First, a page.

Perhaps most reassuringly of all to trainees and Fellows in Australia and New Zealand is the fact that some colleges have obtained appropriate legislative protection under the Commonwealth QP protection scheme for the reflective notes and reflective parts of their training program and CPD program such that the information protected cannot be revealed beyond the process for which it was intended (training and CPD). To reveal any identifying information, including identifying the trainee or Fellow, beyond that process would constitute a criminal offence.

Under the Health Practitioner Regulation National Law Act (2009) (Cth), a National Board may investigate a registered health practitioner. It is worth noting that under the National Law AHPRA has the ability to refer practitioners for investigation. Notably, one of the powers of Investigators pursuant to the National Law is the ability to require a person to attend before the investigator and answer questions or produce documents. Failure to comply with such a request is an offence under the National Law. It is conceivable that a health practitioner’s reflective materials could fall within the scope of such requested documents unless the College has obtained legislative protection under the Commonwealth QP protection scheme, referred to above.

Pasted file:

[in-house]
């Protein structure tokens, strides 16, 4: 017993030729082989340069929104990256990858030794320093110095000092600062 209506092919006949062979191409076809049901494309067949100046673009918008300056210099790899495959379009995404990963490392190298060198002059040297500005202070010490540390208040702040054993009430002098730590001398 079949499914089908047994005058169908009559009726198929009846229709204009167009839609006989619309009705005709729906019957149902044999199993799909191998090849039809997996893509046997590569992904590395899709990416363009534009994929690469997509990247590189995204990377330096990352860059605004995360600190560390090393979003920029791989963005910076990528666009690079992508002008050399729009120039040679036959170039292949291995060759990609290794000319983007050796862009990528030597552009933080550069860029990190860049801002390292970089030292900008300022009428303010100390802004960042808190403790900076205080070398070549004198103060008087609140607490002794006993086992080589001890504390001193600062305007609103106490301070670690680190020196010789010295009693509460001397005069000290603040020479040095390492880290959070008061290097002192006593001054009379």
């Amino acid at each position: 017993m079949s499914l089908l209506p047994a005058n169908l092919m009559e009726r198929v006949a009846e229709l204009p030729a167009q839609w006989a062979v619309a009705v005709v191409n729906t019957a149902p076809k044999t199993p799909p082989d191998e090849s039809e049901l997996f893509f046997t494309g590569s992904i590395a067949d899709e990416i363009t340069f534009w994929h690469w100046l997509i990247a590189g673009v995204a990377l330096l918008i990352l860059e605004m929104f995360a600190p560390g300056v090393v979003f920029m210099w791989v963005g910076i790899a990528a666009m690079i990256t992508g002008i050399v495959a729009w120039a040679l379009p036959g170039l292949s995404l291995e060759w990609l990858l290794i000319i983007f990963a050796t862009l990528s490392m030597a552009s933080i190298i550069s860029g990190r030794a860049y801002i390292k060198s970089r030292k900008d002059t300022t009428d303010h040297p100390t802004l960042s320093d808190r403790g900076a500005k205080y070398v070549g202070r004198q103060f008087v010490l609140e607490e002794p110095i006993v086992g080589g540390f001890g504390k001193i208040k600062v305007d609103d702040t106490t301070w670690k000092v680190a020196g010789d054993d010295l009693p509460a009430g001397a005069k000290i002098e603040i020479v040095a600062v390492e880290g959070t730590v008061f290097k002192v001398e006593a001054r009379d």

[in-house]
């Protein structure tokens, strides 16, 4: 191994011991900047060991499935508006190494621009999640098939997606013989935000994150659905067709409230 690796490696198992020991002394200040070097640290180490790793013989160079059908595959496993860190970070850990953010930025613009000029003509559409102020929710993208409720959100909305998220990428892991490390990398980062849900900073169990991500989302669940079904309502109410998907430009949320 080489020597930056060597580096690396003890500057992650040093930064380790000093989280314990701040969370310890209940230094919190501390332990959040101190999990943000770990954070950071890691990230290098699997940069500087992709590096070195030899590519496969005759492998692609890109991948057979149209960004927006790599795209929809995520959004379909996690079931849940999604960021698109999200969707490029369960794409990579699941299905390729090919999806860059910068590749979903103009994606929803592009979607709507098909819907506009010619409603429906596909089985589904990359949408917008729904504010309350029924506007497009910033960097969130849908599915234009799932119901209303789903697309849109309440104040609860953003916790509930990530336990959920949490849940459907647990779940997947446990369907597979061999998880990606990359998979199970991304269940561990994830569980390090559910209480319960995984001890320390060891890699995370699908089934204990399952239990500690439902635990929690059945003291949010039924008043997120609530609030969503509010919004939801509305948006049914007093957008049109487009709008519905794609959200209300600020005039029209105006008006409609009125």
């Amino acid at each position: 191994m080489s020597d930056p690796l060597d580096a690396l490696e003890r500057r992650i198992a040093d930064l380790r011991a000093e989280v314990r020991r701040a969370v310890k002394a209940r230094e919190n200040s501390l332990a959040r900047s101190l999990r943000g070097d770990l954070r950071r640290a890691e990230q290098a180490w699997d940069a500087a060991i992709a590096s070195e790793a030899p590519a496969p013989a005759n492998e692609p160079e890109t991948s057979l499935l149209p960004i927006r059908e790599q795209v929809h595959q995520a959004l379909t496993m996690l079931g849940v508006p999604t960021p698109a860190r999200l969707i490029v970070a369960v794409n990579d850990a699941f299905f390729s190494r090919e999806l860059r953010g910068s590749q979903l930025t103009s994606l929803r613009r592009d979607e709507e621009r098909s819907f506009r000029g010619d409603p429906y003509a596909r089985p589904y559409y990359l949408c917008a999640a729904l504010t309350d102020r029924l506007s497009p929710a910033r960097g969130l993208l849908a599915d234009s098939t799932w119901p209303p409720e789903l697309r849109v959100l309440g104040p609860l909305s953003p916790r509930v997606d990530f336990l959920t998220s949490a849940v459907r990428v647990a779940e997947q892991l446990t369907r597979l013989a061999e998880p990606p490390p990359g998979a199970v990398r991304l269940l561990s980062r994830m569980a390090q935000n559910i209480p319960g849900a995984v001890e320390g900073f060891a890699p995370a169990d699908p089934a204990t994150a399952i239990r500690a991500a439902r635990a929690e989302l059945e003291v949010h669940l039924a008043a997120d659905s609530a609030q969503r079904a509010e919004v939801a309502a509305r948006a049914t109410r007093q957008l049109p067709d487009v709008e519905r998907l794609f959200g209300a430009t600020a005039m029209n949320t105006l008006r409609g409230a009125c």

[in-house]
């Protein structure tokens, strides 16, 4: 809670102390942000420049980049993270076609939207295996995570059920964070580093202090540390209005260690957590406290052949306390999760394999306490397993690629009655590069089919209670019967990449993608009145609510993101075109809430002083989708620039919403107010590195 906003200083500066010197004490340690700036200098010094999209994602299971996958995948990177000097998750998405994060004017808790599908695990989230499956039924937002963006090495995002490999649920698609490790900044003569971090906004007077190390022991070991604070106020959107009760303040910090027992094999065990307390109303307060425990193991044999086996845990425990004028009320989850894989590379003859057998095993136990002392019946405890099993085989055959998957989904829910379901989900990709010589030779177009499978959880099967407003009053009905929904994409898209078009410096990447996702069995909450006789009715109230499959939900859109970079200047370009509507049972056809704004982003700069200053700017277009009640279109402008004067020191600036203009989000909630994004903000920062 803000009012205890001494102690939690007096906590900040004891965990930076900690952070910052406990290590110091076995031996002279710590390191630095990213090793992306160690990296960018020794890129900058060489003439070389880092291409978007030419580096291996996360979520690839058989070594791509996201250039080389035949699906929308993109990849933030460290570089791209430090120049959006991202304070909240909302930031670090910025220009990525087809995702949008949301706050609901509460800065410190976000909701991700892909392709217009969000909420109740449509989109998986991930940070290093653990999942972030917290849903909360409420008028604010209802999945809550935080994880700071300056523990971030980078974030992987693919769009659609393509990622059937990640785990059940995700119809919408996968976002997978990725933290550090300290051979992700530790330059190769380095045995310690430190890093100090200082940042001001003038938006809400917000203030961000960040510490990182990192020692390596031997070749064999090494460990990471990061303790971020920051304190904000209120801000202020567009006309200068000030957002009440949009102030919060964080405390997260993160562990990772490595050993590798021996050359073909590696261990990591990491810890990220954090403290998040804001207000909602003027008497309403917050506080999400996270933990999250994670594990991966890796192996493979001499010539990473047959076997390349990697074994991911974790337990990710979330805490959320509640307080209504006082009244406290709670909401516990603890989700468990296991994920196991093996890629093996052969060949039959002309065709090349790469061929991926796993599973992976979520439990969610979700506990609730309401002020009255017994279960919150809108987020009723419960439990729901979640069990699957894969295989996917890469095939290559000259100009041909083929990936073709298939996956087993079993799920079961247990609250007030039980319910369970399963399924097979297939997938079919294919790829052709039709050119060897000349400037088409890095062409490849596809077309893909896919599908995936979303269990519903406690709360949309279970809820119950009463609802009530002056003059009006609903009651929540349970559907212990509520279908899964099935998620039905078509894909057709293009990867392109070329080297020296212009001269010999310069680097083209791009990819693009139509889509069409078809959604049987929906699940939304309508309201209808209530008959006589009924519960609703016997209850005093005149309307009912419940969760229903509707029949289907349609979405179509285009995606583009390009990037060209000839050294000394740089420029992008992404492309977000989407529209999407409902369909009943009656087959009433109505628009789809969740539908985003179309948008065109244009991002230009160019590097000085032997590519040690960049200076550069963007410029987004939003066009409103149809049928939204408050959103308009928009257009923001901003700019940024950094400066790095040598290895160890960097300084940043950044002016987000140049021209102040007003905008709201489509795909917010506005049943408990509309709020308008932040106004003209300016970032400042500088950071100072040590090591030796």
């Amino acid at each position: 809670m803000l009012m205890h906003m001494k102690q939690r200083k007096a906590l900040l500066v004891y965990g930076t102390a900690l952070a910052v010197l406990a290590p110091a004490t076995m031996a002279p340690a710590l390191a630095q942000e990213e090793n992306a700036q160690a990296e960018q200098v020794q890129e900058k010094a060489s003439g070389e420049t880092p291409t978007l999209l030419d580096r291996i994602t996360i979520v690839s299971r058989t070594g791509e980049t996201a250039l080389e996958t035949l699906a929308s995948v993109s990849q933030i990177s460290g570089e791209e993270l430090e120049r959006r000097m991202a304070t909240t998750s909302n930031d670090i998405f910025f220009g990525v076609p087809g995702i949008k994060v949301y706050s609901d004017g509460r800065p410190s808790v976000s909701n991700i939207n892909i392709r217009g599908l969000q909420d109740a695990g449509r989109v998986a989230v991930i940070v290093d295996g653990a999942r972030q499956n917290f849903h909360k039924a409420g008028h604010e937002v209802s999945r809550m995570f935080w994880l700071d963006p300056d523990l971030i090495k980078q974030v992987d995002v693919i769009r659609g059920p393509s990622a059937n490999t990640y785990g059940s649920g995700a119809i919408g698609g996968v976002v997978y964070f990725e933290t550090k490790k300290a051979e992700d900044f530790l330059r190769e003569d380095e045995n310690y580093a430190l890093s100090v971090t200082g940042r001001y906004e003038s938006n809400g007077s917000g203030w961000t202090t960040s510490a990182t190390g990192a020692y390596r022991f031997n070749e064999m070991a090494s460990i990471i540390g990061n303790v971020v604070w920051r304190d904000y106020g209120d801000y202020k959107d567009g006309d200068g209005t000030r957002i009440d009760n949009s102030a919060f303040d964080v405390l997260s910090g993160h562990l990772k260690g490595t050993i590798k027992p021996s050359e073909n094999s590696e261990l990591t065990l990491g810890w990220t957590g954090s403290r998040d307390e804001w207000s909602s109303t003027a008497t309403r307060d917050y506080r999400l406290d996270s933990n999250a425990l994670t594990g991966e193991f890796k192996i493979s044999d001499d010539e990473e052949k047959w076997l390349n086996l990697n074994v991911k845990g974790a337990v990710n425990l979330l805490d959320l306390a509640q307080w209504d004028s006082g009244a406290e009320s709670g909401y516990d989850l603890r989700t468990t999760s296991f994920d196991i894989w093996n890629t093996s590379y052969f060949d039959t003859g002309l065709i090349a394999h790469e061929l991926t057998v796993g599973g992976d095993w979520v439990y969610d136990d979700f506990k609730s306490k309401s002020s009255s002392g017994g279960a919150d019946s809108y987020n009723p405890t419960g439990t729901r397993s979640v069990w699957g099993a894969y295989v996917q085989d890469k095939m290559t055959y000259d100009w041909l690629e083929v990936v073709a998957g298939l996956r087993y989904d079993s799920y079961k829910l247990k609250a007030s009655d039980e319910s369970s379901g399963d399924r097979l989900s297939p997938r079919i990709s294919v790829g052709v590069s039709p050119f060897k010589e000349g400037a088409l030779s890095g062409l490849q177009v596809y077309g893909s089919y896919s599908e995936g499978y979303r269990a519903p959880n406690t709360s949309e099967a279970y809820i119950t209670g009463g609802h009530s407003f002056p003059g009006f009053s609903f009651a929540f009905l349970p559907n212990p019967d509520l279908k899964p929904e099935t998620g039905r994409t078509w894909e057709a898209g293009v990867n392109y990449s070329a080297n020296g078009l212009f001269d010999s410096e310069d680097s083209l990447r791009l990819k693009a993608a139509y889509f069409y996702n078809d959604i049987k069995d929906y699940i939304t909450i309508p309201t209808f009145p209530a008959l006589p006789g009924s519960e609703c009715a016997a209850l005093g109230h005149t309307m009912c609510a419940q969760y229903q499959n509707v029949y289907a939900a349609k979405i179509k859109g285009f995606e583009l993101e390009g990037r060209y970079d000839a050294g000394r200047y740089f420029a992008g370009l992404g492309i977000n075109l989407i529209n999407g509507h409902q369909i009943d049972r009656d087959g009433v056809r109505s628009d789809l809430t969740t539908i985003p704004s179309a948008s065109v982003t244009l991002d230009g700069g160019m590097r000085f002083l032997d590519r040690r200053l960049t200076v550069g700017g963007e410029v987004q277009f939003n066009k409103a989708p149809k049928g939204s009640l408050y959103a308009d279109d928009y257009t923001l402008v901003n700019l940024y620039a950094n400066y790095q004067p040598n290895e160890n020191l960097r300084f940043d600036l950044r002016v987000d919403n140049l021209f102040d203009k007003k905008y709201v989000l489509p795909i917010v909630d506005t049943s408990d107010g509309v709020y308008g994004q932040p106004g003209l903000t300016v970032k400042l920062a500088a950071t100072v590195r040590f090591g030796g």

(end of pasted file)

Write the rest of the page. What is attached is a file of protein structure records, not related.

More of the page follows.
Despite the ambiguity as to whether the Dr Bawa-Garba’s reflective notes were used in the relevant Court case, trainees and Fellows in Australia and New Zealand can be assured that some colleges have had, for some time, legal protection in relation to any right of access to the reflective and personal notes of trainees and Fellows in relation to the training program and CPD program of the College.

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For further information on vicarious liability within the health sector, please contact Michael Gorton AM of our expert Health Law team.